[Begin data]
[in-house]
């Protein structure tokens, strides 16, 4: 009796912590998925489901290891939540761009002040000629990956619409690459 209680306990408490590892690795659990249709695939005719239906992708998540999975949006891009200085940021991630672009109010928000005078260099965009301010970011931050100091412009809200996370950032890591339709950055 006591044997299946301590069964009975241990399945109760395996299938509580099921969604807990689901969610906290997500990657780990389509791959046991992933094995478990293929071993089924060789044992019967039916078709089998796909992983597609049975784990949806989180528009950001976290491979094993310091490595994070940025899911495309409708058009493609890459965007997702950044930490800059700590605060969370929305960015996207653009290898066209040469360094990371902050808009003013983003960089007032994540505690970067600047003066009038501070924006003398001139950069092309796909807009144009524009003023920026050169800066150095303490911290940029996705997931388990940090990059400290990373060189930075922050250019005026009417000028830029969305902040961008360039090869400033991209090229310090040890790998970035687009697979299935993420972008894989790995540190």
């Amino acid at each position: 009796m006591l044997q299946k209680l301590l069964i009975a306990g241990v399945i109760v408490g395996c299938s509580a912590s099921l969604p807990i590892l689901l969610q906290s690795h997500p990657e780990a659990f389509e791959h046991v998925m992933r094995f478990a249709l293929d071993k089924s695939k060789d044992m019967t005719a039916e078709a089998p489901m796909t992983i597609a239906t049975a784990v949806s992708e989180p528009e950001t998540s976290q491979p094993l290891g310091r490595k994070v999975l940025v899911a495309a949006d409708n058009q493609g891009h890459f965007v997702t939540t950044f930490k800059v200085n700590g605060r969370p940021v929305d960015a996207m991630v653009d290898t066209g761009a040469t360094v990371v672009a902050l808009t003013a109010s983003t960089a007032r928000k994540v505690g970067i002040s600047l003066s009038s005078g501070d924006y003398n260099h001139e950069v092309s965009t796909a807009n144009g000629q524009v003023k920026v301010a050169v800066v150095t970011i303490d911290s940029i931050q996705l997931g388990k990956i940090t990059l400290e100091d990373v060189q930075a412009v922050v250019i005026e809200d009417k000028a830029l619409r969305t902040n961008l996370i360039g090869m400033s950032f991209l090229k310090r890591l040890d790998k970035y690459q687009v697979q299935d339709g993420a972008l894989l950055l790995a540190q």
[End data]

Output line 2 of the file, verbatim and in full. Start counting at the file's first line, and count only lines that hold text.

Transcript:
């Protein structure tokens, strides 16, 4: 009796912590998925489901290891939540761009002040000629990956619409690459 209680306990408490590892690795659990249709695939005719239906992708998540999975949006891009200085940021991630672009109010928000005078260099965009301010970011931050100091412009809200996370950032890591339709950055 006591044997299946301590069964009975241990399945109760395996299938509580099921969604807990689901969610906290997500990657780990389509791959046991992933094995478990293929071993089924060789044992019967039916078709089998796909992983597609049975784990949806989180528009950001976290491979094993310091490595994070940025899911495309409708058009493609890459965007997702950044930490800059700590605060969370929305960015996207653009290898066209040469360094990371902050808009003013983003960089007032994540505690970067600047003066009038501070924006003398001139950069092309796909807009144009524009003023920026050169800066150095303490911290940029996705997931388990940090990059400290990373060189930075922050250019005026009417000028830029969305902040961008360039090869400033991209090229310090040890790998970035687009697979299935993420972008894989790995540190």